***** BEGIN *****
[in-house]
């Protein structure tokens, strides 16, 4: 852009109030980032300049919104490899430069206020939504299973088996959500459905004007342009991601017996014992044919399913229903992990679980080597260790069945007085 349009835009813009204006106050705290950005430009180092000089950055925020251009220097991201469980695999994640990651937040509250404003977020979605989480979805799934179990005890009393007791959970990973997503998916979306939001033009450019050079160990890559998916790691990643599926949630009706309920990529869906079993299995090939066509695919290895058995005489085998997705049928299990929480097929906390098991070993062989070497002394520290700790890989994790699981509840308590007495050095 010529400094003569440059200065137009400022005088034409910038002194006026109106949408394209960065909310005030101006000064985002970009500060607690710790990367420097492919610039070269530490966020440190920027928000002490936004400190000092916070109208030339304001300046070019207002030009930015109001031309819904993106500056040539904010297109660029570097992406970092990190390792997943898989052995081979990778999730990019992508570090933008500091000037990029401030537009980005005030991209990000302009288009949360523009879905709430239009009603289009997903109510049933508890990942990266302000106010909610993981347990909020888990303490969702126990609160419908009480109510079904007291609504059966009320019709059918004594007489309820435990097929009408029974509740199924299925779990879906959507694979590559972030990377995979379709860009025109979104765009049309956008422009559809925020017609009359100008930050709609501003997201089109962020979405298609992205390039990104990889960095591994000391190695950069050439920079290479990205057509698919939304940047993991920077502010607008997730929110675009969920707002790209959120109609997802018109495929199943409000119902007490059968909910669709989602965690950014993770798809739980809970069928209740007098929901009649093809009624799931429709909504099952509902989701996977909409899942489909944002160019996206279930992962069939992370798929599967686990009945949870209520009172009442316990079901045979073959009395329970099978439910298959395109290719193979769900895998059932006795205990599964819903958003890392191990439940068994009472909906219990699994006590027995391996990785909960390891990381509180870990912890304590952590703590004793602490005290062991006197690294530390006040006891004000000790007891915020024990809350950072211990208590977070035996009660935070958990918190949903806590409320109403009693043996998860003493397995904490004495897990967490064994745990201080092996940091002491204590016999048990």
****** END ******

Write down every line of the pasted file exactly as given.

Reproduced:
[in-house]
């Protein structure tokens, strides 16, 4: 852009109030980032300049919104490899430069206020939504299973088996959500459905004007342009991601017996014992044919399913229903992990679980080597260790069945007085 349009835009813009204006106050705290950005430009180092000089950055925020251009220097991201469980695999994640990651937040509250404003977020979605989480979805799934179990005890009393007791959970990973997503998916979306939001033009450019050079160990890559998916790691990643599926949630009706309920990529869906079993299995090939066509695919290895058995005489085998997705049928299990929480097929906390098991070993062989070497002394520290700790890989994790699981509840308590007495050095 010529400094003569440059200065137009400022005088034409910038002194006026109106949408394209960065909310005030101006000064985002970009500060607690710790990367420097492919610039070269530490966020440190920027928000002490936004400190000092916070109208030339304001300046070019207002030009930015109001031309819904993106500056040539904010297109660029570097992406970092990190390792997943898989052995081979990778999730990019992508570090933008500091000037990029401030537009980005005030991209990000302009288009949360523009879905709430239009009603289009997903109510049933508890990942990266302000106010909610993981347990909020888990303490969702126990609160419908009480109510079904007291609504059966009320019709059918004594007489309820435990097929009408029974509740199924299925779990879906959507694979590559972030990377995979379709860009025109979104765009049309956008422009559809925020017609009359100008930050709609501003997201089109962020979405298609992205390039990104990889960095591994000391190695950069050439920079290479990205057509698919939304940047993991920077502010607008997730929110675009969920707002790209959120109609997802018109495929199943409000119902007490059968909910669709989602965690950014993770798809739980809970069928209740007098929901009649093809009624799931429709909504099952509902989701996977909409899942489909944002160019996206279930992962069939992370798929599967686990009945949870209520009172009442316990079901045979073959009395329970099978439910298959395109290719193979769900895998059932006795205990599964819903958003890392191990439940068994009472909906219990699994006590027995391996990785909960390891990381509180870990912890304590952590703590004793602490005290062991006197690294530390006040006891004000000790007891915020024990809350950072211990208590977070035996009660935070958990918190949903806590409320109403009693043996998860003493397995904490004495897990967490064994745990201080092996940091002491204590016999048990």